Water Quality Standards


Water quality standards describe the desired condition of a waterbody and the levels of constituents in the water required to achieve a particular designated use, such as recreation, water supply, aquatic life, and agriculture. Colorado is authorized by EPA to establish water quality standards, which form the legal basis for controlling pollutants entering waterways. 

Surface water quality standards consist of three core components: classified uses, criteria, and antidegradation designations. Use classifications are based on each waterbody’s current or future suitability for the use. Criteria are then assigned to protect the uses. Antidegradation requirements protect existing uses and high-quality waters from degradation. In Colorado, these components are generally implemented on a segment-by-segment basis. 

Colorado is divided into seven major river basins, which correspond to Water Quality Control Commission Regulation Nos. 32-38. Use classifications, criteria, and antidegradation designations are assigned to individual surface waterbody segments contained in the basin regulations.

The Water Quality Control Commission adopts water quality classifications, standards, and implementation processes for surface waters of the state into Regulation Nos. 31-38, listed below. The commission also adopts water quality standards for groundwater into Regulation Nos. 41-42, listed below. The commission routinely reviews the regulations and can adopt changes through a public hearing process. Any changes adopted by the commission are reviewed by EPA. 

All commission regulations can be found on the commission’s regulation website. All commission regulations, including a library of previous versions of the commission’s regulations, can also be found on the Secretary of State’s website.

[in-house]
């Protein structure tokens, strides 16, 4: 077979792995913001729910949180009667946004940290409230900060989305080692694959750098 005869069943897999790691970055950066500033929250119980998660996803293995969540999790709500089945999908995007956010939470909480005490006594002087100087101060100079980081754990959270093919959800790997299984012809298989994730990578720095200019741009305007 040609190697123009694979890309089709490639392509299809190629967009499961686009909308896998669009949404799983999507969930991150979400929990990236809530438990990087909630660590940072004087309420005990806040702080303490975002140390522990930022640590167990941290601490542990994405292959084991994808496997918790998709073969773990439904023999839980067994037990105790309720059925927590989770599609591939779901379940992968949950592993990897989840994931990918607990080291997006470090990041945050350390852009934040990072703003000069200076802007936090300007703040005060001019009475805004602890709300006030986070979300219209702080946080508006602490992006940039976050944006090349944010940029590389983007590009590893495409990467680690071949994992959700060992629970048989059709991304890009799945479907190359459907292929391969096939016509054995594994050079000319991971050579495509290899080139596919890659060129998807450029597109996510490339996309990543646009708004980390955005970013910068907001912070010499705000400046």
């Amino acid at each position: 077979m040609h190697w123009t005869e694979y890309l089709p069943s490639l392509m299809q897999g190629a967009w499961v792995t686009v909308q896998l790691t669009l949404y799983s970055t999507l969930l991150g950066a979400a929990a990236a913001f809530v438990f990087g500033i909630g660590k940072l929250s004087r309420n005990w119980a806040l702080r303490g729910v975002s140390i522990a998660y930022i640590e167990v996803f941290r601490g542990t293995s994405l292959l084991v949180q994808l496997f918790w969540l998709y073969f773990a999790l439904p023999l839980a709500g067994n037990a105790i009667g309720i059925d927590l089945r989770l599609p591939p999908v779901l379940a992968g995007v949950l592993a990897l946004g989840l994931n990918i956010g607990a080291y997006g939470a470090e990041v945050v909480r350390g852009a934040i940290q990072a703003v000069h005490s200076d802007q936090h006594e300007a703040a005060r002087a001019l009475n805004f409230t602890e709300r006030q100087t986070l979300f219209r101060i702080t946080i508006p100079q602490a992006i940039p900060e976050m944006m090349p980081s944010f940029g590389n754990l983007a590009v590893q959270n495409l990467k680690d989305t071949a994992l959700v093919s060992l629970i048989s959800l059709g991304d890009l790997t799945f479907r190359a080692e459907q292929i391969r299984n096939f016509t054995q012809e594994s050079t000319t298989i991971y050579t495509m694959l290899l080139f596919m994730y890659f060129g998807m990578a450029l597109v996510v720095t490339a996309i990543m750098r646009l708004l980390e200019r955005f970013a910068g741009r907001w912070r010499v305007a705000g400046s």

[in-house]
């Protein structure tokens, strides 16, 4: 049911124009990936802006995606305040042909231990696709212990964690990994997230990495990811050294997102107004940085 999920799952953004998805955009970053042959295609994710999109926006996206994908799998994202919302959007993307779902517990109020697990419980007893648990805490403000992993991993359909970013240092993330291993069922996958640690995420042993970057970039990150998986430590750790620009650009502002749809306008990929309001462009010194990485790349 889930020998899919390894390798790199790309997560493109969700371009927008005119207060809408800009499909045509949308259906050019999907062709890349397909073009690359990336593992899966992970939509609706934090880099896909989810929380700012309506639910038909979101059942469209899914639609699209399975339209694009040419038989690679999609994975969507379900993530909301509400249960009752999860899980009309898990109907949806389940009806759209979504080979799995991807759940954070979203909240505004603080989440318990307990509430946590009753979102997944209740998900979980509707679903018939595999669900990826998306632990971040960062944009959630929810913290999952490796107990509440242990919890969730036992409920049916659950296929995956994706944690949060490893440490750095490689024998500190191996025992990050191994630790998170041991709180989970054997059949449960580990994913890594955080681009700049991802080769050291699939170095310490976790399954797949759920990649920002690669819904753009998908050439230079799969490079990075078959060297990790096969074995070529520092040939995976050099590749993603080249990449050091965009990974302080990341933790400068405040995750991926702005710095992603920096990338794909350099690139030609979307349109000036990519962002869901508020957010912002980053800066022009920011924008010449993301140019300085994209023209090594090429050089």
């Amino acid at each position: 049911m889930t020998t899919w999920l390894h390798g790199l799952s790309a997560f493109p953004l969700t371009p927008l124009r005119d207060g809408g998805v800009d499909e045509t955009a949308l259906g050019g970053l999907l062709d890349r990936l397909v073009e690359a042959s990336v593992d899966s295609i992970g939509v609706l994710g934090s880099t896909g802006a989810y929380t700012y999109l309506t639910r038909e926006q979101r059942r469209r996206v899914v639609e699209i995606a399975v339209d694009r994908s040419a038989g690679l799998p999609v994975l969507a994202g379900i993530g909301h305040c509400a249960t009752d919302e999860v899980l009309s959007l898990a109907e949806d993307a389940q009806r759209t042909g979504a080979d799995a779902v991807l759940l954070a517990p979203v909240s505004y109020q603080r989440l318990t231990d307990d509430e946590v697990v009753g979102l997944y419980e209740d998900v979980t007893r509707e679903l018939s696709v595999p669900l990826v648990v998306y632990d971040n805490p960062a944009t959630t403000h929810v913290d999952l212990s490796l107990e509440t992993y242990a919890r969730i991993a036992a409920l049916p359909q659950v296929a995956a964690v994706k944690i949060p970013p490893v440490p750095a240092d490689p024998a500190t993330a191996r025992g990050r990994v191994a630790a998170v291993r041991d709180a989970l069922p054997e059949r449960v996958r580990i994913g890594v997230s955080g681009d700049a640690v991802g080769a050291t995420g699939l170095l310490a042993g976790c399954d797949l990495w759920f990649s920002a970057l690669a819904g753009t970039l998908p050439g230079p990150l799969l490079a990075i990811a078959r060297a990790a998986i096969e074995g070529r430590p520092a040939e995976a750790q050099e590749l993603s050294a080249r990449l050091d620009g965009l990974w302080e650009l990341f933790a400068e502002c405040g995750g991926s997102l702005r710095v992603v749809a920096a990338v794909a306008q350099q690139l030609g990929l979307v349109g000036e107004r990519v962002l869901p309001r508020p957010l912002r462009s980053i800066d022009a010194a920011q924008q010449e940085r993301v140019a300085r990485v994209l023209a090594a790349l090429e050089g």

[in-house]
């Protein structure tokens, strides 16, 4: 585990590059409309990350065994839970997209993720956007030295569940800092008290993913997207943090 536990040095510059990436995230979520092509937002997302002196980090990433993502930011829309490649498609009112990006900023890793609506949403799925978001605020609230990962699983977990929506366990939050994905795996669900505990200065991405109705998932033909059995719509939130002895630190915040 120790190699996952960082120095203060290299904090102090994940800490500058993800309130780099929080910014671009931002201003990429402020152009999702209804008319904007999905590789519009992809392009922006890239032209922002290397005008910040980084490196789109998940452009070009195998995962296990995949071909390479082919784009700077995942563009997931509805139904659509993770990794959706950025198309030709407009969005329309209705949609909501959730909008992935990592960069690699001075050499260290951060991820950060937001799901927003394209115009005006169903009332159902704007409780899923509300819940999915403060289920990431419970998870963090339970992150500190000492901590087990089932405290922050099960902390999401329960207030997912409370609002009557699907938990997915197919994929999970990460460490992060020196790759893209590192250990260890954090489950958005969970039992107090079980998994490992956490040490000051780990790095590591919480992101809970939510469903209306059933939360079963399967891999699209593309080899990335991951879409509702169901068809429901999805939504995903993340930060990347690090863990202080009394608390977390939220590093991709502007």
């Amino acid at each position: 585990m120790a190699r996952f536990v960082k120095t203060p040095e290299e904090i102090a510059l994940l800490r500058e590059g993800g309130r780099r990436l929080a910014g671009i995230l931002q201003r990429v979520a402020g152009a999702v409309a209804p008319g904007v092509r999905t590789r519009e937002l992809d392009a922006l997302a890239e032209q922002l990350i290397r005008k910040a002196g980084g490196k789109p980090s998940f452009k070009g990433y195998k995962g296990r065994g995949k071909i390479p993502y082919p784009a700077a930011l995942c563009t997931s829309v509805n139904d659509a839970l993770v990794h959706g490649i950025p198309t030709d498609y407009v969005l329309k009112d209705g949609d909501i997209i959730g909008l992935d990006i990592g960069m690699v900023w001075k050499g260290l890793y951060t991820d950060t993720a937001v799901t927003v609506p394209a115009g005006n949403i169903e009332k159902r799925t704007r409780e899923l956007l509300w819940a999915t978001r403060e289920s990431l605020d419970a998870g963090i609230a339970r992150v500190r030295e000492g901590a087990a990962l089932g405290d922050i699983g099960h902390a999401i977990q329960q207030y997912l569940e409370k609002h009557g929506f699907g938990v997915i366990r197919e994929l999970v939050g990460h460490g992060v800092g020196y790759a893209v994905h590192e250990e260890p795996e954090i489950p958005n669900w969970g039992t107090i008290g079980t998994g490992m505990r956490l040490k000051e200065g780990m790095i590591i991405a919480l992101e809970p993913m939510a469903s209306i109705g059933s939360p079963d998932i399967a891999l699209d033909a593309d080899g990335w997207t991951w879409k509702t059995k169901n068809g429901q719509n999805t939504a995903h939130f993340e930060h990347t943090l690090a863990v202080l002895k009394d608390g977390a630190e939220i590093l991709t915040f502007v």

Water Quality Control Commission Regulations with Water Quality Standards:

  • Statewide Water Quality Control Commission surface water standards (Regulation No. 31)
  • Water Quality Control Commission standards applied by river basin (each basin regulation includes an appendix with water quality standards by waterbody segment):
    • Arkansas (Regulation No. 32)
    • Upper Colorado and North Platte (Regulation No. 33)
    • San Juan and Dolores (Regulation No. 34)
    • Gunnison and Lower Dolores (Regulation No. 35)
    • Rio Grande (Regulation No. 36)
    • Lower Colorado (Regulation No. 37)
    • South Platte, Laramie, Republican, and Smoky Hill (Regulation No. 38)
  • Statewide and site-specific Water Quality Control Commission groundwater standards (Regulation Nos. 41 and 42, respectively)
  • Calculator for hardness-based water quality standards (download as Excel to use)

For information about ongoing and recently completing Water Quality Control Commission hearings, please visit the hearing web page.

For information about participating in Water Quality Control Commission rulemaking hearings, please visit Public Participation Web page.

For information about the Water Quality 10-Year Roadmap, to sign up for email notifications, and to learn about ways to get involved, please visit Water Quality 10-Year Roadmap web page.

As part of the 2017 nutrients rulemaking hearing, the Water Quality Control Division developed plans for managing nutrients and developing new and updated water quality standards between 2017 and 2027. These plans received support from the 2017 nutrients work group and the Water Quality Control Commission and are contained in Implementation Policy CW 8 Colorado Nutrient Management Plan and 10-Year Water Quality Roadmap. Water quality standards included in the Water Quality 10-Year Roadmap are: streams nutrients, lakes nutrients, ammonia, cadmium, arsenic, selenium, and temperature.